Lamoille in the News
by Andrew Martin
Athletes competing at Lamoille Union will now be safer during extreme weather. A new lightning protection system was recently installed on and around the concession stand at the upper athletic fields at the school. The work to complete the project was a joint effort between Lamoille Union, the electrical tech class at the Green Mountain Technology and Career Center, and Smokestack Lightning, Inc. The work to the building took place on Thursday, May 14.
The goal of the project was to make the concession stand at the upper fields at Lamoille Union a safe shelter for athletes during lightning storms. The project got its start when Phil Rogers, who coaches the varsity boys’ soccer team at LU, was working with Smokestack Lightning Inc. to help better protect buildings at the Smugglers’ Notch Resort where he is the director of maintenance. Knowing that better shelter was needed at the Lamoille athletic fields during storms, Rogers decided to contact officials at the school to see if some sort of joint project could take place.
“The purpose of the project is to have cover for our athletes when a storm is blowing through,” Rogers stated, “Without some cover up here we have to usher everyone down the hill.”
An agreement was reached between the school and Smokestack Lightning Inc., which provided the materials for the project. It was decided that Bill Simpson, the president of Smokestack, would supervise the project along with one of his employees while students from the electrical tech class at GMTCC would perform the majority of the work.
“We have been trying to do more outdoor projects in order for our students to get more experience working outside,” explained GMTCC electrical tech instructor Dana Jourdan, who has 11 students in his class.
“Having the students complete much of the work allowed us to do the project for simply the costs of the parts,” Smokestack’s Simpson added.
As part of the project, the students from GMTCC dug a trench around the entire concession stand using an excavator donated for the project by Johnson Hardware and Rental. A grounding system was installed in the trench, complete with copper wiring and four grounding rods. Using safety ropes and harnesses the students also installed lightning rods on the roof and an aluminum cable that connects to the copper wiring and the grounding system below.
“It’s a simple system for a simple building, but it’s a safe place to be now in a lightning storm,” Simpson commented. He also praised the quick, efficient work done by the students from the electrical tech class. What was supposed to have been an all day project was wrapping up by late morning, thanks to the efficient work done by the students under Simpson’s supervision.
“Working with the students has been great,” he added, “Working with a crew of 11 like this would make my life a lot easier, I wish I could have them working for me every day.”
According to instructor Dana Jourdan, as part of his program he is attempting to create an atmosphere of what he calls ‘turn key work’, meaning his students complete all jobs associated with a project. As part of that philosophy with this project his students dug the trench, installed the system, filled in the trench, and took care of all landscaping work necessary after the work was done.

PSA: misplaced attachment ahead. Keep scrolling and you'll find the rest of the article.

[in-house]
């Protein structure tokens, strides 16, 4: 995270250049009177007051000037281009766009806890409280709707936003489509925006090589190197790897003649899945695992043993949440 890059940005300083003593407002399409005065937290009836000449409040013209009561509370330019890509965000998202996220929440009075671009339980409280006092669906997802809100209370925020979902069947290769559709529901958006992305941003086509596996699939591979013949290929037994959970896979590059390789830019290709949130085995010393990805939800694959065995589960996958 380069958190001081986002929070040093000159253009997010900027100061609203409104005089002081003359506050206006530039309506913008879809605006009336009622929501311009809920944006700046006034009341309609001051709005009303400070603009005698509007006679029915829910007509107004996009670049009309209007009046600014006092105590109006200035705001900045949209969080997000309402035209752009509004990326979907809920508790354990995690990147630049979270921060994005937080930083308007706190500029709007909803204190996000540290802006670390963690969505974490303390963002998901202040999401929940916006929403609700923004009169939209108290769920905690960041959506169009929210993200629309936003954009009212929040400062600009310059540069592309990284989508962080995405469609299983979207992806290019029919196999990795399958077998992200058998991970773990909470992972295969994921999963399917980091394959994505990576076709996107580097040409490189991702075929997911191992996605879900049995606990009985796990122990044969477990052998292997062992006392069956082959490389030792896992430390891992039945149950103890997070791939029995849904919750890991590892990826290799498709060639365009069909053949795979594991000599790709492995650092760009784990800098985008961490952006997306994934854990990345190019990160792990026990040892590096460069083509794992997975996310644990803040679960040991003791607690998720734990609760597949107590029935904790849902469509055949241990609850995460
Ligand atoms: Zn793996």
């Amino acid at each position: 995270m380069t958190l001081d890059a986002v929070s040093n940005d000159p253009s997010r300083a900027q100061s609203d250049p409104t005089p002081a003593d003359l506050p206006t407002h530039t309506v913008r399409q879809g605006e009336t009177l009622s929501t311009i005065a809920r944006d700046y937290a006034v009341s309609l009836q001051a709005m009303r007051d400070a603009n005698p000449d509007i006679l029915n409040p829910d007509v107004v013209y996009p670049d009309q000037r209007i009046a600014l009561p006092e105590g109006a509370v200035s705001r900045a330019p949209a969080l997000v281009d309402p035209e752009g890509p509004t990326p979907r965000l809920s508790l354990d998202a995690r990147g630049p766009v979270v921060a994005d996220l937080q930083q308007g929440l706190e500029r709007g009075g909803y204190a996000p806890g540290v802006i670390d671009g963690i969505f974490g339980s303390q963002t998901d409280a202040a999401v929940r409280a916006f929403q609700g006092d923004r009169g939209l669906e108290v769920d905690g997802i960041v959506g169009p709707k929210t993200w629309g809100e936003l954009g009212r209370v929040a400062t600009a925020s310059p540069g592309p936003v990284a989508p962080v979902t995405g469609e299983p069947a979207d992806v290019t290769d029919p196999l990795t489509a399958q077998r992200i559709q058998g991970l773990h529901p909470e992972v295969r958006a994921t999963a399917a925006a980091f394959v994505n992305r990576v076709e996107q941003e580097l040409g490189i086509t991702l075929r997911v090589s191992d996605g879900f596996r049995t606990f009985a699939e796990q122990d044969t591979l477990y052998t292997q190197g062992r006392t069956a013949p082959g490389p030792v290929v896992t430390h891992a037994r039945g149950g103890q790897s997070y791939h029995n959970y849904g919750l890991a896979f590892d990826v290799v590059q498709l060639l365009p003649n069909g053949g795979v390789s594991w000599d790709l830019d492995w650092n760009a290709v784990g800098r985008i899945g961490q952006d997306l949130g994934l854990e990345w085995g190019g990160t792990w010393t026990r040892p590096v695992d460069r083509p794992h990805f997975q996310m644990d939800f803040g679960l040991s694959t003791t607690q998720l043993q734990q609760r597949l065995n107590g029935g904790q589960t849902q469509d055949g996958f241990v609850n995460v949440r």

“I want them to be comfortable doing all the jobs associated with a project,” Jourdan explained.
“If I could find electricians who thought like that all the time, I would hire them in a heartbeat at Smugglers’ Notch,” Phil Rodgers added, “They would make for great employees.”
“This is the best way for these students to learn; real hands on experience,” he added, “And everybody benefits from a project like this; the athletes, the students, the school, the community.”
Lamoille Union Athletic Director Tim Messier also had nothing but praise for the project.
“This is an example of collaboration at its best,” he stated, “I want to extend a huge thank you to all involved from the Lamoille community.”
“We want to thank Smokestack Lightning, Phil Rogers, Dana Jourdan, and the students in the electrical technology program,” Messier continued, “This was a great team project.”
After a pre-sentence investigation, Jeanette Maxfield, 24, was formally sentenced for the 2014 death of Chris Cafferky.
In January, Maxfield agreed to plead no contest to second degree murder. As part of the plea agreement she accepted a 20 year to life sentence, with six years to serve. Ben Luna, who was serving as Deputy State's Attorney at the time said the agreement includes open ended conditions that she must abide with, or face the threat of serving out the remainder of the sentence. He said this was designed to give her incentive to comply with the conditions. He said she likely would be on probation for the rest of her life.
Maxfield's conditions include: mental health and substance abuse screening, and any necessary counseling and treatment; the potential of electronic monitoring through a wrist or ankle bracelet that could include both GPS and alcohol monitoring; no alcohol; no firearms; restrictions on friends and housing; no contact with Cafferky's family and must pay restitution.
Luna said Cafferky's family was kept apprised of the plea negotiations and agreed to the terms as well. He said they felt Chris would not like to see her rot in jail.
Maxfield was arrested in February of 2014 after she reported to police she awoke after heavy drinking to find her boyfriend dead in the living room. Cafferky had been stabbed in the stomach, Maxfield could not remember if she did it or not.
By pleading no contest she neither admits to crime nor denies it, but accepts responsibility for it and it is considered a guilty plea.
by Mickey Smith